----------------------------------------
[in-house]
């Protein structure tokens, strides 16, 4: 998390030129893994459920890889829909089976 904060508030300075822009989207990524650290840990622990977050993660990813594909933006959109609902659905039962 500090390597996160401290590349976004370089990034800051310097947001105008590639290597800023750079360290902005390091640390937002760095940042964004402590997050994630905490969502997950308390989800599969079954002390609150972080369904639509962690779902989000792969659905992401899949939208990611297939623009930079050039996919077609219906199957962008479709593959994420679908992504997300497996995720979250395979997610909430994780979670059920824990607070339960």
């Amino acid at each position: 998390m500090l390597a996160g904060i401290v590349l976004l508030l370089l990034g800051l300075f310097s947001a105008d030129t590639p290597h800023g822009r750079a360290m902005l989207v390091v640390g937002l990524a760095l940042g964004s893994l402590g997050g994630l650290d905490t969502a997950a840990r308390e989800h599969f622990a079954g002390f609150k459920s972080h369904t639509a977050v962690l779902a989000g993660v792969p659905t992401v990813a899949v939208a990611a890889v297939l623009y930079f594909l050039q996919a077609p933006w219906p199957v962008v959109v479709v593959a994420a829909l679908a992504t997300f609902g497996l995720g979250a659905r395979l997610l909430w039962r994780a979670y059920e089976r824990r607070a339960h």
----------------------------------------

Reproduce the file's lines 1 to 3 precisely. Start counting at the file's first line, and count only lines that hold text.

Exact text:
[in-house]
């Protein structure tokens, strides 16, 4: 998390030129893994459920890889829909089976 904060508030300075822009989207990524650290840990622990977050993660990813594909933006959109609902659905039962 500090390597996160401290590349976004370089990034800051310097947001105008590639290597800023750079360290902005390091640390937002760095940042964004402590997050994630905490969502997950308390989800599969079954002390609150972080369904639509962690779902989000792969659905992401899949939208990611297939623009930079050039996919077609219906199957962008479709593959994420679908992504997300497996995720979250395979997610909430994780979670059920824990607070339960």
């Amino acid at each position: 998390m500090l390597a996160g904060i401290v590349l976004l508030l370089l990034g800051l300075f310097s947001a105008d030129t590639p290597h800023g822009r750079a360290m902005l989207v390091v640390g937002l990524a760095l940042g964004s893994l402590g997050g994630l650290d905490t969502a997950a840990r308390e989800h599969f622990a079954g002390f609150k459920s972080h369904t639509a977050v962690l779902a989000g993660v792969p659905t992401v990813a899949v939208a990611a890889v297939l623009y930079f594909l050039q996919a077609p933006w219906p199957v962008v959109v479709v593959a994420a829909l679908a992504t997300f609902g497996l995720g979250a659905r395979l997610l909430w039962r994780a979670y059920e089976r824990r607070a339960h």